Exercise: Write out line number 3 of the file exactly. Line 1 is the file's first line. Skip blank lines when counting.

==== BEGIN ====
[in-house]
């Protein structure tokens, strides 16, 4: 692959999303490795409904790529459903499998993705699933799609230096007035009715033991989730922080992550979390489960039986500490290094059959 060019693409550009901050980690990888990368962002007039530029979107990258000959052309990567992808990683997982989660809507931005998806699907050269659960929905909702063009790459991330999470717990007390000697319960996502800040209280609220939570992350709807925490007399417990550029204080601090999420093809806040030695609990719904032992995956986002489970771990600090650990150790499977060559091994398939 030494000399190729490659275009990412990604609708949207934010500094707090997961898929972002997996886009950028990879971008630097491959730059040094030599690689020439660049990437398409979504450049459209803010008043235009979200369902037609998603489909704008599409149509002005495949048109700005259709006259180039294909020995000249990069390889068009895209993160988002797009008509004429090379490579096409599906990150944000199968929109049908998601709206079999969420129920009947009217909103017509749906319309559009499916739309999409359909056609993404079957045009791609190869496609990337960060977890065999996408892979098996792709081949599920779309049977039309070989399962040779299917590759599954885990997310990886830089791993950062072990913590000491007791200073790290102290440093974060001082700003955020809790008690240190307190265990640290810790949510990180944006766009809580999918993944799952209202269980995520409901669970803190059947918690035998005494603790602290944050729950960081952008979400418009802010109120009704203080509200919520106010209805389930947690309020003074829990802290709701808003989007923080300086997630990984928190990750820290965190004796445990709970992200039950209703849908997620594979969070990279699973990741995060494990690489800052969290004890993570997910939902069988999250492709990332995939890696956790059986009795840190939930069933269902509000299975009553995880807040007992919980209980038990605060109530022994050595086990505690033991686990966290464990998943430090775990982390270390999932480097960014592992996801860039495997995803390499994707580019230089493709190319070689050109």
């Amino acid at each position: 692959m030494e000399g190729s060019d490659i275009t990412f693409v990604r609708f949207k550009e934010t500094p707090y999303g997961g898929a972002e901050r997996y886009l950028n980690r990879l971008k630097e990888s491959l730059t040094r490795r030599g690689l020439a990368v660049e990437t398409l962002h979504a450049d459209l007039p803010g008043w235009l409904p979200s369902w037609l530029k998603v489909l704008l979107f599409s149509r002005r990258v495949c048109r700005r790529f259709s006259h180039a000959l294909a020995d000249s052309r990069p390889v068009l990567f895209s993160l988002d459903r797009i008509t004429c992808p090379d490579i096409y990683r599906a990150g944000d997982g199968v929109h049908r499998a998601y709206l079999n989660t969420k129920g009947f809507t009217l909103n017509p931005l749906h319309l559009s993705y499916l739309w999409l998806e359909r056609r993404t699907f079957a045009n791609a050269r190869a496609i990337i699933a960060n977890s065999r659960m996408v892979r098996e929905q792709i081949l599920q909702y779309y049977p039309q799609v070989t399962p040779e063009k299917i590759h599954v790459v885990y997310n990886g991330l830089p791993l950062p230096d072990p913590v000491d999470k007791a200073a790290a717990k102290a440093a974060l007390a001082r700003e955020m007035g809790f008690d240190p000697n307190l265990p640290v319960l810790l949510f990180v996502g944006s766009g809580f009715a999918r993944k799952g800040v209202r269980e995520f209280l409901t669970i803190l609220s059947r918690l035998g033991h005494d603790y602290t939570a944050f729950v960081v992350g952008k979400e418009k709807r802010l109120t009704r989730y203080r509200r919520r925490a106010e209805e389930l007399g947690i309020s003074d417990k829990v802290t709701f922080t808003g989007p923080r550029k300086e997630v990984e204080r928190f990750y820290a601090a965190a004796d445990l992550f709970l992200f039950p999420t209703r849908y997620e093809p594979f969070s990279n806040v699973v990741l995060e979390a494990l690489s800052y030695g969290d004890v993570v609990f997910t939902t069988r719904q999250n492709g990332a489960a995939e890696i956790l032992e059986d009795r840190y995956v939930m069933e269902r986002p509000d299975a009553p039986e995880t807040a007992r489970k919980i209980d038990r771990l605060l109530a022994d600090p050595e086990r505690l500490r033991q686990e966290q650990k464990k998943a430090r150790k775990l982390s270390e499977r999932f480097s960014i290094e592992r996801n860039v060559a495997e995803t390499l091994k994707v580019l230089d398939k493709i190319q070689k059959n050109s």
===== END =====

């Amino acid at each position: 692959m030494e000399g190729s060019d490659i275009t990412f693409v990604r609708f949207k550009e934010t500094p707090y999303g997961g898929a972002e901050r997996y886009l950028n980690r990879l971008k630097e990888s491959l730059t040094r490795r030599g690689l020439a990368v660049e990437t398409l962002h979504a450049d459209l007039p803010g008043w235009l409904p979200s369902w037609l530029k998603v489909l704008l979107f599409s149509r002005r990258v495949c048109r700005r790529f259709s006259h180039a000959l294909a020995d000249s052309r990069p390889v068009l990567f895209s993160l988002d459903r797009i008509t004429c992808p090379d490579i096409y990683r599906a990150g944000d997982g199968v929109h049908r499998a998601y709206l079999n989660t969420k129920g009947f809507t009217l909103n017509p931005l749906h319309l559009s993705y499916l739309w999409l998806e359909r056609r993404t699907f079957a045009n791609a050269r190869a496609i990337i699933a960060n977890s065999r659960m996408v892979r098996e929905q792709i081949l599920q909702y779309y049977p039309q799609v070989t399962p040779e063009k299917i590759h599954v790459v885990y997310n990886g991330l830089p791993l950062p230096d072990p913590v000491d999470k007791a200073a790290a717990k102290a440093a974060l007390a001082r700003e955020m007035g809790f008690d240190p000697n307190l265990p640290v319960l810790l949510f990180v996502g944006s766009g809580f009715a999918r993944k799952g800040v209202r269980e995520f209280l409901t669970i803190l609220s059947r918690l035998g033991h005494d603790y602290t939570a944050f729950v960081v992350g952008k979400e418009k709807r802010l109120t009704r989730y203080r509200r919520r925490a106010e209805e389930l007399g947690i309020s003074d417990k829990v802290t709701f922080t808003g989007p923080r550029k300086e997630v990984e204080r928190f990750y820290a601090a965190a004796d445990l992550f709970l992200f039950p999420t209703r849908y997620e093809p594979f969070s990279n806040v699973v990741l995060e979390a494990l690489s800052y030695g969290d004890v993570v609990f997910t939902t069988r719904q999250n492709g990332a489960a995939e890696i956790l032992e059986d009795r840190y995956v939930m069933e269902r986002p509000d299975a009553p039986e995880t807040a007992r489970k919980i209980d038990r771990l605060l109530a022994d600090p050595e086990r505690l500490r033991q686990e966290q650990k464990k998943a430090r150790k775990l982390s270390e499977r999932f480097s960014i290094e592992r996801n860039v060559a495997e995803t390499l091994k994707v580019l230089d398939k493709i190319q070689k059959n050109s």